If you have adopted a senior dog from an animal shelter, you may assume that it was potty trained in its previous home. However, if you find otherwise, don’t fret. Potty training adult dogs isn’t different from potty training puppies. Although you will follow similar steps, potty training an old dog may sometimes take longer than potty training a puppy. Keep in mind that the adult dog has learned habits and a previous history, which makes breaking their bad habits harder than learning new ones.
How to Potty Train Your Senior dog
Set up a dog zone or use a crate
Apart from potty training, a crate will provide your dog with a safe and calm place where they can relax. Just remember not to use the crate for punishment.
Naturally, dogs don’t go to the bathroom where they eat, rest, and play. Instead, they will choose an area in your home where they can go potty. When you confine them in a crate and block off their access to larger spaces, you can mold their instincts to keep their living area clean.
If your dog is already crate trained, then you can use the crate as their confinement area. But if your dog isn’t crate trained, create a dog zone where it will have enough room to roam in between potty breaks. To create a dog zone, you can use baby gates to block their access to hallways and doorways.
When you aren’t supervising your dog, it should stay inside the dog zone or crate to prevent them from wandering off. When it’s not confined, tether it close to you or watch it keenly for signs they need to relieve themselves.
Choose a quiet location for the crate
Place your dog zone or crate in a low-traffic location like a spare bedroom. The ideal location should be free of kids, other pets, and noise. Dogs are den animals, and they like to hide in places that are free of things that can trigger fear or anxiety.
Also, ensure that the crate is comfortable. If you live in a noisy neighborhood, you can block the outside noise by turning a white noise machine. Get a soft blanket or a comfortable mat to make the space cozy. You should also include chewing toys and a water bowl to make the space complete.
Introduce your pet to the new space
Don’t force or use a high-pitched voice to get your adult dog to enter the crate. Such actions will create fear and anxiety, which can cause stress and negative responses. Ensure that your dog is relaxed before you get it inside. Leave the front door open and allow your dog to roam freely. Once your dog enters the crate, reward them. Also, reward your dog if they remain calm in the crate and close the door for a few minutes. Reward your dog again for staying calm.
Establish a schedule
To successfully potty train your old dog, you need to create a schedule for their meals, crate time, and potty walks. The routine should be easy to follow during all days of the week. An ideal schedule should look something close to this:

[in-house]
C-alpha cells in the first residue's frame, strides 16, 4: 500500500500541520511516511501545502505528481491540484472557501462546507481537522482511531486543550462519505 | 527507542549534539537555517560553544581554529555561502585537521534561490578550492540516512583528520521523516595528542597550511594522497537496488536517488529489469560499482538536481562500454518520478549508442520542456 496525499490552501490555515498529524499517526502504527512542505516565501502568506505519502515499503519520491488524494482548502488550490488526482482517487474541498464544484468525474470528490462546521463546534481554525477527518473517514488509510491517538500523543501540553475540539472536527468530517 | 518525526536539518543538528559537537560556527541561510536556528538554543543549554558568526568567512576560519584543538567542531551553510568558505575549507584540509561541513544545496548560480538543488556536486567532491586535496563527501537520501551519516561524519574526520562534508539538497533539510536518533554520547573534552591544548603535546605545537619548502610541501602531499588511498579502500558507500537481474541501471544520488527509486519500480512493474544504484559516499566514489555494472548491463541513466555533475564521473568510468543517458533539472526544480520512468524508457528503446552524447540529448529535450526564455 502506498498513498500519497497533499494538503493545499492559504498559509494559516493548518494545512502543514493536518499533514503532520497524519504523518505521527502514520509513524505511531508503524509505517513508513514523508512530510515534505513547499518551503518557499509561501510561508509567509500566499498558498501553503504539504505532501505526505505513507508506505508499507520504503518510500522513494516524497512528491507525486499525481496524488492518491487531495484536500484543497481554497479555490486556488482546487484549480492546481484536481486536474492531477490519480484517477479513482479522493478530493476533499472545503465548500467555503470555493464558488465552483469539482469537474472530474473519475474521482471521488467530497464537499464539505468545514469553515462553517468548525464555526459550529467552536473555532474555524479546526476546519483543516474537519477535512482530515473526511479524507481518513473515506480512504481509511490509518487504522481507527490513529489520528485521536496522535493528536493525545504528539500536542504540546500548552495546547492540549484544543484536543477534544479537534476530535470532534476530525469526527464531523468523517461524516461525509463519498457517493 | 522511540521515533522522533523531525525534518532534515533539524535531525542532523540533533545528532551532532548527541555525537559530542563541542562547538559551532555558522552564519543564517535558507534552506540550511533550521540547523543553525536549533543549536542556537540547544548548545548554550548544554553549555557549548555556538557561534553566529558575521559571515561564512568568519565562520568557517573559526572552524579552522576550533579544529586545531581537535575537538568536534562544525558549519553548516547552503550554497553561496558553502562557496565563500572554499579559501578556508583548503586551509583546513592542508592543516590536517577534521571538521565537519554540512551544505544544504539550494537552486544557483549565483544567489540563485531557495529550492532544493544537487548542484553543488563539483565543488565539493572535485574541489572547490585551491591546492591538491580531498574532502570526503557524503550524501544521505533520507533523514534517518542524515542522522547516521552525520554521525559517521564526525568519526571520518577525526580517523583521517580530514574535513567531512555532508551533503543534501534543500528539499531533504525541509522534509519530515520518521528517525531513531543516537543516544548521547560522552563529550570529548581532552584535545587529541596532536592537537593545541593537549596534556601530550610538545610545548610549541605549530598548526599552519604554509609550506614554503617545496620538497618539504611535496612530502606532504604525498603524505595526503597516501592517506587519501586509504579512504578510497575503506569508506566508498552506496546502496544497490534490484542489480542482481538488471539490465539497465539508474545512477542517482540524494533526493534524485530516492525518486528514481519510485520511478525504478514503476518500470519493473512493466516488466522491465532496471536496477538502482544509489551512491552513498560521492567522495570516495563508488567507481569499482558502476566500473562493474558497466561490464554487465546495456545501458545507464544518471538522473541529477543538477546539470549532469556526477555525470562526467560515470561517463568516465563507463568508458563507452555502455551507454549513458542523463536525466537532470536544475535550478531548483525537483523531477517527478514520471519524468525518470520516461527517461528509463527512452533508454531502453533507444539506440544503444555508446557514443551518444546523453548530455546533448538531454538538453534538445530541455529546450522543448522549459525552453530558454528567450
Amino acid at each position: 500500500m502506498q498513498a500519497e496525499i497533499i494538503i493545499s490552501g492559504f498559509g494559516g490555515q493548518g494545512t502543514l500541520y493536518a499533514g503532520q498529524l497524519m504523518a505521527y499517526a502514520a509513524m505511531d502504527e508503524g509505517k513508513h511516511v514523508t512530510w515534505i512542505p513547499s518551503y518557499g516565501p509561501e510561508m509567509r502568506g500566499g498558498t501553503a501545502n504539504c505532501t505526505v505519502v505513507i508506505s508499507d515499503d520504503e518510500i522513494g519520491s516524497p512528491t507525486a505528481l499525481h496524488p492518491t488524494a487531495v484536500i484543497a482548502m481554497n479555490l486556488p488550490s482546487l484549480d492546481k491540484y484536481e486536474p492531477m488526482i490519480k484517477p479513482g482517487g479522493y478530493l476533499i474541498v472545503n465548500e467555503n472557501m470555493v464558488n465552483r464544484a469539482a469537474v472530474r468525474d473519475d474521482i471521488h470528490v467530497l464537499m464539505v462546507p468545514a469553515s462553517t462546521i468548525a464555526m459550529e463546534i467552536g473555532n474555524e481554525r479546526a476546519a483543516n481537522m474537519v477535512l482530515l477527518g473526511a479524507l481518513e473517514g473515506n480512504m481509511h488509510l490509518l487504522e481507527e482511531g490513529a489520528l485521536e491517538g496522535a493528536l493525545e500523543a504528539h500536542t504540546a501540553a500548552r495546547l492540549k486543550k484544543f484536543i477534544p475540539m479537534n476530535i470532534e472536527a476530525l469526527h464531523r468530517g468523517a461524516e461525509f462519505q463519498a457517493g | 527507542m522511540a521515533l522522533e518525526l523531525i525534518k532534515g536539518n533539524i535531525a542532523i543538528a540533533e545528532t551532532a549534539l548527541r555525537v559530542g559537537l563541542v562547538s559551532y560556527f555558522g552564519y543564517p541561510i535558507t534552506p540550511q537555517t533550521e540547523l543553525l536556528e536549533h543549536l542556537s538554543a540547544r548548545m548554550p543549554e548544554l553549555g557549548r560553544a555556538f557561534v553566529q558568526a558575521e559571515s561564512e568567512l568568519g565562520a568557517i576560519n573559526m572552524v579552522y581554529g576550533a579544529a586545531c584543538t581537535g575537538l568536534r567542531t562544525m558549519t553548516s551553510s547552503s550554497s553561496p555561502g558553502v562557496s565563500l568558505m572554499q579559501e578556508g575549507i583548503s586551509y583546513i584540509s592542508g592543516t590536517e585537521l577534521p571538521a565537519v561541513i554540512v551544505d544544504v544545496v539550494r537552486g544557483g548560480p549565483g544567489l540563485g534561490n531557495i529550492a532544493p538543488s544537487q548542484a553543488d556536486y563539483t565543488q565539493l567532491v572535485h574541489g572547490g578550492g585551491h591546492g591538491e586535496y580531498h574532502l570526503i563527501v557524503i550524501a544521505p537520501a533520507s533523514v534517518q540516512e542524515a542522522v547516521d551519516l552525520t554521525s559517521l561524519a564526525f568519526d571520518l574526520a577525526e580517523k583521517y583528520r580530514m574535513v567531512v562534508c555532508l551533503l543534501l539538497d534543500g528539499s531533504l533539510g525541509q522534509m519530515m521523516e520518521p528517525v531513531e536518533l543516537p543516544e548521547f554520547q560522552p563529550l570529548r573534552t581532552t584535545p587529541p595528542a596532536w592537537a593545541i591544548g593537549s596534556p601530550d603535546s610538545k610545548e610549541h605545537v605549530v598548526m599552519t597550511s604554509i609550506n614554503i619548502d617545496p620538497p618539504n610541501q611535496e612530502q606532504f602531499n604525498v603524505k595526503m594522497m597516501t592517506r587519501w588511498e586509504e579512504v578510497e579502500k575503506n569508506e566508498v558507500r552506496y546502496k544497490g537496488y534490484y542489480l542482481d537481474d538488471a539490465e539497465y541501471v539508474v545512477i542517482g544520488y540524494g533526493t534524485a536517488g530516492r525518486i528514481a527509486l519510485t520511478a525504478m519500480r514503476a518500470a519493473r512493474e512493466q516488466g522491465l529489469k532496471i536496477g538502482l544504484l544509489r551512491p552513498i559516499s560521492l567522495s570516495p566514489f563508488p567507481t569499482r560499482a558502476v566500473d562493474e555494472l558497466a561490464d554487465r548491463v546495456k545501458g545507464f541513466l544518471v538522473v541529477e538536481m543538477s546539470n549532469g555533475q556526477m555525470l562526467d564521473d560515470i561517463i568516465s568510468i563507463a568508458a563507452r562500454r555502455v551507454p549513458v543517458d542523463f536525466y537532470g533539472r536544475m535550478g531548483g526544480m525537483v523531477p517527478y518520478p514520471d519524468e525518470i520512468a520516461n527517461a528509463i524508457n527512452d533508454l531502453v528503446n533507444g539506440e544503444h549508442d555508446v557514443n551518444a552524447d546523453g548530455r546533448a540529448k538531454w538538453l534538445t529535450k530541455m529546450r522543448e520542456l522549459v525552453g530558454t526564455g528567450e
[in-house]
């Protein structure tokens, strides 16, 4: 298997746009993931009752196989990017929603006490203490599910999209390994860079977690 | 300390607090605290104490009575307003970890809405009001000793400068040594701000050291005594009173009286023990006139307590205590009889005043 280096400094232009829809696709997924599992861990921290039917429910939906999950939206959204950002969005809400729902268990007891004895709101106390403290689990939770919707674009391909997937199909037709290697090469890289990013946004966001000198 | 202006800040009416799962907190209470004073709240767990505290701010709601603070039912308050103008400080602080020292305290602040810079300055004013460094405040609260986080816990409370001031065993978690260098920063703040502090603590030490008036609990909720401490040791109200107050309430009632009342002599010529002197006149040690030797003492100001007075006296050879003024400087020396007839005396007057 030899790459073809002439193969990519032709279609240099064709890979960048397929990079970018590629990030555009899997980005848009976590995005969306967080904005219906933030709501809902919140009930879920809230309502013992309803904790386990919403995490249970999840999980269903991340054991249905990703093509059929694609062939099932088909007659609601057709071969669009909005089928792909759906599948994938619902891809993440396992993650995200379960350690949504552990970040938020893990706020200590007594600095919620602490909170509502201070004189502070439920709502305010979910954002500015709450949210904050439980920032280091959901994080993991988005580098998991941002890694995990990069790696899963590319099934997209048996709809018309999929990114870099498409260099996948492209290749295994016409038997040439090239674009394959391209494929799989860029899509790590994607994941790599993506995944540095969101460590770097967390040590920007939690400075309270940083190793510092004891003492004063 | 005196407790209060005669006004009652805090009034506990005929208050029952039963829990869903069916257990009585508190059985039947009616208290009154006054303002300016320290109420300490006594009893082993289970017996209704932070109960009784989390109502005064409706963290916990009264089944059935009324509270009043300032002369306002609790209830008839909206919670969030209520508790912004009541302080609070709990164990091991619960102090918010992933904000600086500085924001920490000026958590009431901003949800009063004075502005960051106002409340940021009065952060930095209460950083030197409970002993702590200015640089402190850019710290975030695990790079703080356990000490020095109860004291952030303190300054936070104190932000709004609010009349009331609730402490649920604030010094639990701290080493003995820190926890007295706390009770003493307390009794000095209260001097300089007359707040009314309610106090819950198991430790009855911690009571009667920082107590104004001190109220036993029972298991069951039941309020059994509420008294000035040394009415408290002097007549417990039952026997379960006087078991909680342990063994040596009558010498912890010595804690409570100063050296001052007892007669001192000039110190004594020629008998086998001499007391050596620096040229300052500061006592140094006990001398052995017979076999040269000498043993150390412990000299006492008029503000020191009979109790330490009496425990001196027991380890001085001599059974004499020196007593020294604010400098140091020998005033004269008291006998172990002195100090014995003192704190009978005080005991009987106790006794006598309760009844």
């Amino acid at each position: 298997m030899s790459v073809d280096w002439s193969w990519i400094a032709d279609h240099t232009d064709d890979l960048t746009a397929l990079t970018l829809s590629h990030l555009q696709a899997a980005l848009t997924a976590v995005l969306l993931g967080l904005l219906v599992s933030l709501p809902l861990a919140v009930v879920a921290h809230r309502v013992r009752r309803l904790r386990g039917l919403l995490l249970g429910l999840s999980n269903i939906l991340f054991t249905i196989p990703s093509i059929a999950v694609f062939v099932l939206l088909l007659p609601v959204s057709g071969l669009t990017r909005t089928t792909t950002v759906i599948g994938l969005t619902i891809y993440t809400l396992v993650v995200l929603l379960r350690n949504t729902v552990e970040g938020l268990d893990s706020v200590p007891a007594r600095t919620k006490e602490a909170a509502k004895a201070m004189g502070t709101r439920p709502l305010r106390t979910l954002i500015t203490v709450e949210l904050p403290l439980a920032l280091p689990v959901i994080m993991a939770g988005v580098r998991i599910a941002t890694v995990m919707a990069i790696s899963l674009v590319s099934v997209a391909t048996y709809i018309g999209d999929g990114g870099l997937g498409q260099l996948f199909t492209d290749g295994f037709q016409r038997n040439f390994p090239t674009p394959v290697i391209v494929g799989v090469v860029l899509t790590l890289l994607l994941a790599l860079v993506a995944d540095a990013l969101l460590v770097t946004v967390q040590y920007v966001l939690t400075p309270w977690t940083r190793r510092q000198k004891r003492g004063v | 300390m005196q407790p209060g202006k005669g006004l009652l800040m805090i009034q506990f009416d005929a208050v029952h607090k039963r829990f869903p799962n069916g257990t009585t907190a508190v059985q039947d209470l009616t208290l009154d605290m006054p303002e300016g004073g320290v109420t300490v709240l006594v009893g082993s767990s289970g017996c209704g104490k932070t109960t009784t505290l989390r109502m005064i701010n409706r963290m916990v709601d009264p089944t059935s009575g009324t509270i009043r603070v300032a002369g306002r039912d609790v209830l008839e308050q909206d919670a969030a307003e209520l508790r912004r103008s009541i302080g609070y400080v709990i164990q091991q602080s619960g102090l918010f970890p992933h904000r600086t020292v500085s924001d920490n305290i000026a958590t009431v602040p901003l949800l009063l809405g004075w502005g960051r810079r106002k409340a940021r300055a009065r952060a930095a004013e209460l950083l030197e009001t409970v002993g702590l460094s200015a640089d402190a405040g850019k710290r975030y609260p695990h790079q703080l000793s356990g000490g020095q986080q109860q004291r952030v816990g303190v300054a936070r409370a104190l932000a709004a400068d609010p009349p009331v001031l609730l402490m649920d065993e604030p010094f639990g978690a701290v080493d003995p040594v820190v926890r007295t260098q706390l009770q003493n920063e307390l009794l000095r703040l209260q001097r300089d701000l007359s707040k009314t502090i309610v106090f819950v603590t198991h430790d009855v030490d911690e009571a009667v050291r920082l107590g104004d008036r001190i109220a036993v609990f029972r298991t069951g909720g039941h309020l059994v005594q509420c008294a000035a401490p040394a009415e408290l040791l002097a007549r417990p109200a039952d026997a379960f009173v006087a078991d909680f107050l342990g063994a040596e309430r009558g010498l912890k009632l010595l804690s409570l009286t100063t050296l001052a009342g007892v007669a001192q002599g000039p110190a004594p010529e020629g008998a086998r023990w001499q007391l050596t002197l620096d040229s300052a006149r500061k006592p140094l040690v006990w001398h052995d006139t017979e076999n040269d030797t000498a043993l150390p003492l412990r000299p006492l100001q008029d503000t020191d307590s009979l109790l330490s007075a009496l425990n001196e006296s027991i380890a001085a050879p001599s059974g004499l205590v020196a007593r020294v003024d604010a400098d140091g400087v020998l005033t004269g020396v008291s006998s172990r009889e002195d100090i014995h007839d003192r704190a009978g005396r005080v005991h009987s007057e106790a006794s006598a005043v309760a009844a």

- Take short walks in the morning to allow your pet to go potty
- Feed your dog
- Walk your dog for about 10 minutes to exercise and let them potty
- Go back home and reward your dog with a special treat after they enter the crate
- Embark on your daily activities. If you work far from home and you won’t go back home during the day to walk your dog, ask a family member, friend, or relative to do it for you. Remember to tell the person to follow the same protocols you follow when walking your dog.
- Let your dog out of the crate when you get home and take a 30-minute walk
- Feed your dog during dinner time and take your dog for a 5 to 10-minute walk
- Walk your dog again before bedtime
- If accidents are still happening, leave your dog in the crate at night
Expand the crate
When your adult dog goes for seven days without an accident in its crate, make it bigger. However, avoid adding too much space. Add an exercise pen if you have been crate training your dog. In case of an accident, clean it thoroughly and reduce the size of the space. Cleaning is essential since your dog may potty again on the same spot because of the smell.
Tips for Helping Your Dog to Hold it Longer
Gradually increase the time between each potty break. By doing this, you will be helping your dog to control its bladder and bowels and hold it in longer. For instance, if your dog can stay for five hours without an accident, wait for five and a half hours between the potty breaks during the first week. You can then extend the intervals to six hours, as long as there are no accidents.
Signs Your Adult Dog Needs to Go Potty
Observing your dog during potty training is essential. Note down the signals from your dog that they need to go out to prevent accidents. In case you are unable to watch your dog, leave it inside the dog zone or crate to encourage them to hold it. Some of the common signs that your dog may need to go to the bathroom include:
- Pacing or circling
- Sniffing the floor
- Pawing at you or the door
- Going to the door
- Licking their rear end or groin
Having a senior dog that pees in the house can be frustrating. However, you can potty train your adult dog in just a few weeks. As your dog relearns the appropriate potty habits, remember to be consistent in their potty training. For fast results, ensure you start with frequent potty breaks for the first two weeks and reward your dog with praise and a treat after finishing their business outside. You may experience a few bumps as you potty train your pet, but your hard work will eventually pay off.